Court junks Enrile, aide’s bid for justice’s inhibition


The Sandiganbayan’s Special Third Division has thumbed down a plea of former Sen. Juan Ponce Enrile and of his former aide Jessica Lucila “Gigi” Reyes that Sandiganbayan Presiding Justice Amparo Cabotaje-Tang inhibit herself from a plunder case filed against them and several others in connection with the Priority Development Assistance Fund (PDAF) or pork barrel scam.

In a resolution promulgated on September 14, the court denied the respective motions filed by Enrile and Reyes “for utter lack of merit.”

The ruling said in part that “the accused-movants merely point to adverse and alleged erroneous resolutions penned by the chairperson. As earlier discussed, these do not constitute a valid or just ground for a voluntary inhibition.”

“Insofar as the accused-movants’ insinuation that the chairperson may be partial because she was an appointee of former President [Benigno] Aquino [3rd], the same is sheer speculation, which miserably falls short of the required ‘clear and convincing evidence’ to warrant the grant of a motion for voluntary inhibition predicated on bias and prejudice,” it added.

“Indeed, if all members of the bench were to be compelled to recuse themselves on the ground that unconscious powers residing beneath them could probably hold sway, then nobody would be sitting on any bench in any court right at this very moment,” it said in part.

Tang, who was appointed as the Sandiganbayan’s presiding justice in 2013, concurrently leads the court’s Third Division where the case is pending.

Enrile’s camp had claimed that there was “extraordinary speed” in the conduct of proceedings during his arraignment and the hearing on his plea for a bill of particulars.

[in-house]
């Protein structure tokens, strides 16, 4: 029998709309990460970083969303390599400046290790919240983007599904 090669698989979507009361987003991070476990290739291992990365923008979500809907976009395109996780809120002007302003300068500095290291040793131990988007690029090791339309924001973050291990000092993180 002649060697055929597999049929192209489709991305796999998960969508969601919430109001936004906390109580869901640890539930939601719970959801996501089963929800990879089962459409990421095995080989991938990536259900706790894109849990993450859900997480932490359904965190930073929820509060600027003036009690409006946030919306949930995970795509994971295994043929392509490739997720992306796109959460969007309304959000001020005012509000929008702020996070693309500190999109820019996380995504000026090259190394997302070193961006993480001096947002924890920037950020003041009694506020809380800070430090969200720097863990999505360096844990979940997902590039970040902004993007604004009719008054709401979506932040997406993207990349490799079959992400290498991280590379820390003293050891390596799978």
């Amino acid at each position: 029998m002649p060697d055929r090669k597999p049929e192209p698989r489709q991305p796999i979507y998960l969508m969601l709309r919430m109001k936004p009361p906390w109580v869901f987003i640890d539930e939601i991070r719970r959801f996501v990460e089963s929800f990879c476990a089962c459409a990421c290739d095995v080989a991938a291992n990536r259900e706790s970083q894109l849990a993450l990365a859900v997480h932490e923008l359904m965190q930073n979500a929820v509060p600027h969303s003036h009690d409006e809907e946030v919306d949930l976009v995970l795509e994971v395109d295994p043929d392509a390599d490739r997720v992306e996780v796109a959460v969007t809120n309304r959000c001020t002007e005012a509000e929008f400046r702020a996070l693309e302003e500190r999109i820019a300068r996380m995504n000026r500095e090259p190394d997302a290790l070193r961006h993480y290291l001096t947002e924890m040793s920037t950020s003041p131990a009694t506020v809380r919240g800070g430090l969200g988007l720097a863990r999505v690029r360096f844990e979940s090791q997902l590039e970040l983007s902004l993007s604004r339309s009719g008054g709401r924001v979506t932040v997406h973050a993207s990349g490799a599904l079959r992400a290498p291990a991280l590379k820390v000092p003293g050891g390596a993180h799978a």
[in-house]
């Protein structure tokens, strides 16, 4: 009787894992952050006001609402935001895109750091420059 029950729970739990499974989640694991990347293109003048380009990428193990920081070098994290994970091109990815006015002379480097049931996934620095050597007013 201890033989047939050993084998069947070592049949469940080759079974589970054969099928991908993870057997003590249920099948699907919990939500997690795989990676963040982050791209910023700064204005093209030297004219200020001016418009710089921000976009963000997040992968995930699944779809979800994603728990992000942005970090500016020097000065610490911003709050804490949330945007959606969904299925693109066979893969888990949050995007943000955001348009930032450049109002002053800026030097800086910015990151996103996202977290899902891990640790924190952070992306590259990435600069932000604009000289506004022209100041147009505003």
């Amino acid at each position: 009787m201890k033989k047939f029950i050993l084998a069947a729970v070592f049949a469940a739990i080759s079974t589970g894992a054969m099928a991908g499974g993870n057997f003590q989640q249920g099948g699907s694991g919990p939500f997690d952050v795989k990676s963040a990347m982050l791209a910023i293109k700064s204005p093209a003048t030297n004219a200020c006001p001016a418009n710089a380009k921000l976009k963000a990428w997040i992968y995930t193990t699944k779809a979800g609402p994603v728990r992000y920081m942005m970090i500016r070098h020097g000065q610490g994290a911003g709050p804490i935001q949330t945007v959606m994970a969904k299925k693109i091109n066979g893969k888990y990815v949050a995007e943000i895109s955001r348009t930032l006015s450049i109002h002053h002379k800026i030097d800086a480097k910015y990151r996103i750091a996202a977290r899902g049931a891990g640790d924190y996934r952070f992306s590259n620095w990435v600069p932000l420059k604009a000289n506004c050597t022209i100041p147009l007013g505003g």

But the court said that except for claiming such, he “has not presented clear and convincing evidence that the court acted with bias or prejudice when it denied his motion for a bill of particulars, his motion for reconsideration thereof and his motion to suspend arraignment in one setting.”

Meanwhile, Reyes earlier filed a manifestation and motion saying that she was adopting Enrile’s plea for Tang’s voluntary inhibition.

Reyes’s camp alleged that Tang allowed her “to be prejudiced in a proceeding in which she did not participate and was not heard at all, in violation of the fundamental tenets of due process of law,” when specific findings of culpability were made against her in a March 2, 2016 resolution wherein the court denied Napoles’ plea to reconsider the denial of her bail petition.

Napoles is Janet Lim-Napoles, alleged architect of the pork barrel scam.

The camp argued that Tang “grievously erred” in applying to Reyes the part of the 2015 Supreme Court (SC) decision — wherein the SC granted Enrile’s plea for a bill of particulars — regarding the validity of the charge sheet, while “prohibiting” Reyes from invoking and availing herself of the benefits of the SC’s order in the same decision for the prosecution to provide a bill of particulars and from questioning the bill of particulars that provided details on the charge.

But the court said that “[t]o begin with, while the afore-cited resolutions were written by the chairperson, the same were decided by the court as a collegial body.”

“Moreover, the argument that the court’s resolutions are erroneous does not constitute a just and valid ground for the inhibition of the chairperson. To be sure, an erroneous ruling can be remedied and corrected,” it added.

The court agreed with the prosecution that the proper remedy, if Reyes firmly believed that the rulings were erroneous, is to question the rulings before the SC.

It said it expressly said in its ruling that it was not passing judgment on the defendant’s culpability or non-culpability in resolving Napoles’ plea to reconsider the denial of Reyes’ bail petition.

“Clearly, there was no prejudgment of accused Reyes’s guilt. She will have the opportunity to present her defense and cross-examine the prosecution witnesses during trial at which time, their credibility would be put to the crucible,” the court added.

Enrile is one of three former senators namely, Ramon “Bong” Revilla Jr. and Jose “Jinggoy” Estrada, whom the Office of the Ombudsman charged along with Napoles and several other individuals in 2014 in connection with the PDAF scam.

Both Revilla and Estrada are detained at the Philippine National Police Custodial Center in Camp Crame in Quezon City, while Enrile is out on bail after the Supreme Court granted his bail petition on humanitarian grounds.

Enrile’s co-accused Napoles and Reyes are detained at a Bureau of Jail Management and Penology facility in Camp Bagong Diwa in Taguig City.

Two other respondents, Napoles’s employee John Raymund de Asis and nephew Ronald John Lim, remain at large.


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